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Paul’s Tweet

Today’s Reading

Psalms 36-37; Acts 23:1-11

Selected Verses

How precious is your steadfast love, O God!
The children of mankind take refuge in the shadow of your wings.
 They feast on the abundance of your house,
and you give them drink from the river of your delights.
For with you is the fountain of life;
in your light do we see light.    Psalm 36:7-9

It is with respect to the hope and the resurrection of the dead that I am on trial.  Acts 23:6

Reflections

The Psalms offer an antidote for the tendency to complain, to be bored, restless, overwhelmed, or impatient.  This antidote is to meditate on the Lord, His Word, His steadfast love, and His constant providential care.  On the flipside, the antidote includes a healthy dose of fear of the Lord knowing that He will destroy the wicked.  Do not “flatter” yourself that He can’t see you and bring you to account for your sin.  Instead, run to Him for mercy.  Fear Him. Praise Him.  Love Him.  Delight in Him.

Paul must have understood this as his difficulties grew more and more serious.  He used wisdom, even shrewdness, in addressing the Sanhedrin, the Jewish court composed of members with severe theological differences.  In what we would call today a “sound bite” or “tweet”, he summarized the problem, “It is with respect to the hope and the resurrection of the dead that I am on trial.”   Paul, by this statement, showed that, despite his imprisonment and the constant threats to his life, his hope was undiminished and his focus on the gospel was undistracted.  His trust in the historic resurrection of Jesus Christ was the basis for his life and ministry.  His words set off an intense and disorderly debate in the court. He was no longer the focus of their attention, but the subject of hope and the resurrection of the dead took center stage.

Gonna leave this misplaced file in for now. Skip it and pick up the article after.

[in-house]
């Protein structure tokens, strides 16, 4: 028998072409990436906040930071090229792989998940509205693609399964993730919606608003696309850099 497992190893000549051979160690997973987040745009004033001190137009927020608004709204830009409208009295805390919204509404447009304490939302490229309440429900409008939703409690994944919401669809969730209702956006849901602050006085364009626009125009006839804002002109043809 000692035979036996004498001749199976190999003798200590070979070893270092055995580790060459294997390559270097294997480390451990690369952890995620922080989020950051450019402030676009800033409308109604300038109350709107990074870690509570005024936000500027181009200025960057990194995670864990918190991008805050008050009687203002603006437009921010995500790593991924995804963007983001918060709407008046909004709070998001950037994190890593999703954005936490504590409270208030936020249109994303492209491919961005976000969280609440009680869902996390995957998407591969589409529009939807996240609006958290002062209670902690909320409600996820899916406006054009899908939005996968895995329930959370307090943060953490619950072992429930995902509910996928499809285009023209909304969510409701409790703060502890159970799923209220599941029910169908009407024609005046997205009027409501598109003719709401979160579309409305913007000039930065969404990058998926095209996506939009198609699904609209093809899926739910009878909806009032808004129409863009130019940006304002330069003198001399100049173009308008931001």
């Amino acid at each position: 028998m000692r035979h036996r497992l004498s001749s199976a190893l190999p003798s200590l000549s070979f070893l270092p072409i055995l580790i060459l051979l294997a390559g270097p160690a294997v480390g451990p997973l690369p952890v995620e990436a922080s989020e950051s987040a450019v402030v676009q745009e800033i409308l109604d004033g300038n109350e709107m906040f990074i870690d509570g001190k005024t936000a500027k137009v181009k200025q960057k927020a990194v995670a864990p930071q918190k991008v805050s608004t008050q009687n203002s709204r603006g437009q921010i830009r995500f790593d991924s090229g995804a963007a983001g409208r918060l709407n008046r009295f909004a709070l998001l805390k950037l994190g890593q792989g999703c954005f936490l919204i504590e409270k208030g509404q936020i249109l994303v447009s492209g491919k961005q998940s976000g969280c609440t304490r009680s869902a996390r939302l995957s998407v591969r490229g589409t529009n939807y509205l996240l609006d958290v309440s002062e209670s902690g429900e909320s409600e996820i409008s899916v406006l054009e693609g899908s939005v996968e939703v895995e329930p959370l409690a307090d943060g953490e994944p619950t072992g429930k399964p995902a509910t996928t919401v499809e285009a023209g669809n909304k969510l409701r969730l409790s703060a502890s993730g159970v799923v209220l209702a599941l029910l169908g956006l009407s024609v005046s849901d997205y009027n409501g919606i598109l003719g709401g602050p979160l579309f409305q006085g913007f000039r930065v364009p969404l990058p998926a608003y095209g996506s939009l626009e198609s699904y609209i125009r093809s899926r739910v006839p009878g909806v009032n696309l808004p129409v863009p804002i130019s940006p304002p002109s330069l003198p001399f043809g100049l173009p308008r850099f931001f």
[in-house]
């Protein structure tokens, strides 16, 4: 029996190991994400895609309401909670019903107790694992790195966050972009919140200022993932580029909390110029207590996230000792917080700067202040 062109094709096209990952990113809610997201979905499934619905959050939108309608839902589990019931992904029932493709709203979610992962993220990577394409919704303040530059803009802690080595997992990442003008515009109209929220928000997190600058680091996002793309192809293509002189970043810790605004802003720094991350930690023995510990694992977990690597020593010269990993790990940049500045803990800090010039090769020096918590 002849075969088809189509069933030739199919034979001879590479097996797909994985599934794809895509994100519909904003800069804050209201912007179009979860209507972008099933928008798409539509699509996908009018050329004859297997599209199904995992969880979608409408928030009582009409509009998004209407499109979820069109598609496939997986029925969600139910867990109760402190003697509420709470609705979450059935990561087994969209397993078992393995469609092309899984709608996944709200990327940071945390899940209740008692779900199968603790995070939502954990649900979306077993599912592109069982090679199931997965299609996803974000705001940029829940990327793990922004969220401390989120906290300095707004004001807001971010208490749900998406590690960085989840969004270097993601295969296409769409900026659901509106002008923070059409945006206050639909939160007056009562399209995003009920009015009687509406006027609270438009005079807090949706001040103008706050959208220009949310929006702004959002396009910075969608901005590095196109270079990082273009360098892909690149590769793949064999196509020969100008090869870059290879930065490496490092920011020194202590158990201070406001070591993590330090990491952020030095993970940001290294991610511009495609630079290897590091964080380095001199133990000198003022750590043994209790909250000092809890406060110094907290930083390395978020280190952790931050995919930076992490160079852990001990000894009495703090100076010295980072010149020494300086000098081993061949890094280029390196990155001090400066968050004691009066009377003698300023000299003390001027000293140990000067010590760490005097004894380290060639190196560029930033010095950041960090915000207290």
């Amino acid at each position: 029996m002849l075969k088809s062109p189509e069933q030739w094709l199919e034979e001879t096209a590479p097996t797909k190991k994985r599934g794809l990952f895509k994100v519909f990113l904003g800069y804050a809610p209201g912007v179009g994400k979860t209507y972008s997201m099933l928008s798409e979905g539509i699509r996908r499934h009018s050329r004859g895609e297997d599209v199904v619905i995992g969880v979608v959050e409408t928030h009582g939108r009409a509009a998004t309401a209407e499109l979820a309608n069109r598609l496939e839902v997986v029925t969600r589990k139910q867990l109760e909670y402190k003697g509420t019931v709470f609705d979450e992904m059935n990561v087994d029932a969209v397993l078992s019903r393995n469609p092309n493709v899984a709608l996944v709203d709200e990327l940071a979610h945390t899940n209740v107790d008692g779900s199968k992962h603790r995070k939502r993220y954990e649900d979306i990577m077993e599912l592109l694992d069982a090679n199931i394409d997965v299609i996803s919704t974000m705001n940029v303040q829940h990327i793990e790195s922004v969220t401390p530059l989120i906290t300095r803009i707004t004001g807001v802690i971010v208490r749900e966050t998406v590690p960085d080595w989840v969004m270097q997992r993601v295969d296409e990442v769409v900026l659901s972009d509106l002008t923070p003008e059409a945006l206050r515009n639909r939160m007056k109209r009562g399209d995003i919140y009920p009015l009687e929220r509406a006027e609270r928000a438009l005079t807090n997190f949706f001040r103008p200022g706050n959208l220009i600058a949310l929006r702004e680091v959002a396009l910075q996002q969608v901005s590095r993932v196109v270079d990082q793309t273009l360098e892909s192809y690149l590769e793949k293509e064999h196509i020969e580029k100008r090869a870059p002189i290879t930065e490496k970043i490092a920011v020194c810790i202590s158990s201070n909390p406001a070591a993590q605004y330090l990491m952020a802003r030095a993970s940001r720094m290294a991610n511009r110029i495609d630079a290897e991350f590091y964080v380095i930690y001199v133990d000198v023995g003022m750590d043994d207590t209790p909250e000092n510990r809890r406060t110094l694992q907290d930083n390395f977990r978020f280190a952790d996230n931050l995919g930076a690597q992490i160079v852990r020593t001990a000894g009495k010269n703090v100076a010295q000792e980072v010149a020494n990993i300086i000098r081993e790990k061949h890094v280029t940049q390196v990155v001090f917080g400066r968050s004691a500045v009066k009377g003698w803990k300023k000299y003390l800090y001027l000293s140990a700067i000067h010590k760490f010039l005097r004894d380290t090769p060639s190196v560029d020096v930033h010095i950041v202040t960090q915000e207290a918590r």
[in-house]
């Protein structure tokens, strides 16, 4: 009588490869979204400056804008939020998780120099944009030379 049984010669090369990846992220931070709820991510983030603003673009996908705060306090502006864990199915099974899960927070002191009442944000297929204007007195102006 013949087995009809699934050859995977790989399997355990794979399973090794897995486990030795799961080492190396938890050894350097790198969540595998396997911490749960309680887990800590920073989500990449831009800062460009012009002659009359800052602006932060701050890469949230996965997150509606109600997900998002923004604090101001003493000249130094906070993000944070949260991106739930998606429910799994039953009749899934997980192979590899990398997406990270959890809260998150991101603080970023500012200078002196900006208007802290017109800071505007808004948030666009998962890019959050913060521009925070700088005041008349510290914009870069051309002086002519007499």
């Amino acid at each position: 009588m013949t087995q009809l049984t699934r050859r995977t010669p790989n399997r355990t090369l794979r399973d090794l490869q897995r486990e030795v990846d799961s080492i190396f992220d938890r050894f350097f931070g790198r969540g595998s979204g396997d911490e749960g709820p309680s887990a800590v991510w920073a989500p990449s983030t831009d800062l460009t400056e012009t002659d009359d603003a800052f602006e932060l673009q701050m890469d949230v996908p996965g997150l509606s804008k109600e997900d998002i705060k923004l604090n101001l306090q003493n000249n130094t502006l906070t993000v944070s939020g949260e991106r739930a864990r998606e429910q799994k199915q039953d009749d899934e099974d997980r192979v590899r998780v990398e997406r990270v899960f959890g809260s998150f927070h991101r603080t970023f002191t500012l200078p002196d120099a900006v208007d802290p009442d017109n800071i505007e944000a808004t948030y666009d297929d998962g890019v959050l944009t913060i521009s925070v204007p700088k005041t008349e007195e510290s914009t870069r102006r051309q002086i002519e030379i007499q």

Think about it

The chief end of man is to glorify God and enjoy Him forever.[1]    Review this frequently when the circumstances of life are at best monotonous and at worst terrifying.  Are you prepared for this day with its unforeseeable trials or, most likely, its predictable sameness?  Whatever may come, seek to drink from the river of God’s delights.  You are given the task of enjoying Him, today and forever.

[1] Westminster Shorter Catechism, question 1.

© 2017 John A Carroll  Used by permission

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